LUVRAW&BTB provided one of the best songs out of the entire season with I’m Losing You [featured in Episode 23].  Without the use of these amazing artists and many more I felt that Space Dandy would not have been as energetically meaningful as it was:  episodes that immersed you into the varied inhabitants of oddly designed planets that tied together in developing fantastic space adventures.

There are a few other shows I can think of that had a similar effect on me:  MushishiCowboy BebopSamurai ChamplooTrigun and Master Keaton.  Obviously, as you can tell some of the works listed here are Watanabe projects as he has this creative vision at delivering such entertaining series that push the limits outside of the box.  Take the traditional anime of today, shows like Ben-To, Highschool DxD, Nisekoi, heck even Free! might look really good in terms of animation but lack substance.  Fan-service that most of the time will overwhelm a story with struggling characters that are often change emotionally for the sake of the plot resulting in sometimes weak endings.  I’m actually rather disappointed in the state of the anime industry, but every season we get a few gems and Space Dandy is one of them.

I would highly recommend a first-time watcher of Japanese anime to this series, that is if you can handle the occasional perverse tongue in cheek humor.  Space Dandy has single-handedly toppled all of Watanabe’s previous works! [even Zankyou no Terror] Week after week this anime series just worked flawlessly–  it made me laugh, cry, and rooting for Dandy and his friends whether their decisions were in the right or not!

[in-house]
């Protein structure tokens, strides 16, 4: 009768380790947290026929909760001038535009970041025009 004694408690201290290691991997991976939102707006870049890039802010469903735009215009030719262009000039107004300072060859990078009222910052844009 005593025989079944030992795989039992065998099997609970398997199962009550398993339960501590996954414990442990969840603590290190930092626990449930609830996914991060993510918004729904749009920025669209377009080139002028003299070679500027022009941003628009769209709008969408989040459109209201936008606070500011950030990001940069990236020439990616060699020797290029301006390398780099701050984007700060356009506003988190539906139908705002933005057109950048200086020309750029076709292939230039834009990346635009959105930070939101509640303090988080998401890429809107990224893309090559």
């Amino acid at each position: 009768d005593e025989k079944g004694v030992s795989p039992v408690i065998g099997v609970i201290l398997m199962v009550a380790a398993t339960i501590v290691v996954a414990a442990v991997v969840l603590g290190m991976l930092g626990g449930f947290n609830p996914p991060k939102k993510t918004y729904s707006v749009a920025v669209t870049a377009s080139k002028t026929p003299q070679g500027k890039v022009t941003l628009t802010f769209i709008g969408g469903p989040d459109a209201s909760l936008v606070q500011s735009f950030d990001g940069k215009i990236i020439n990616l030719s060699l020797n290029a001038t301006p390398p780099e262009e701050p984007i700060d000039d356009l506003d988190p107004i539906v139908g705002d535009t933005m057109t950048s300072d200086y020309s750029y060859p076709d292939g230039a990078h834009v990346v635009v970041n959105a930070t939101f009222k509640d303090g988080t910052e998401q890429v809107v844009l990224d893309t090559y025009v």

It ranks as my #1 best anime series of all time beating Cowboy Bebop by a hair. A spiritual successor to a very fundamental show that generated a success in gathering new fans worldwide.  This has been a wonderful sci-fi series that includes many Bebop homages from Dr. Gel looking like Jet, the bird in the final episode, the fridge that has shown up numerous times,  Dandy’s line in the Lovers are Trendy episode where he says bang.  I’m sure there are some that I’ve missed out on as there had been tons of other references as well including: Eureka Seven, Hagane no Renkinjitsushi, Google, Chuck Norris, and the reveal of Admiral Perry.

Dandy acquires a large amount of pionium and episode after episode they seem to foreshadow the fact that he’s split himself up into different universes and timelines.  Never would have thought that this show would have utilized the multiverse theory in such detail like it did in subtle fashion adding elements of the real heart of this story inside of all these random episodes where Dandy turns into a zombie, dies numerous times either from getting blown up, being replaced by another version of himself, dancing until the world explodes, and turning down god for boobies.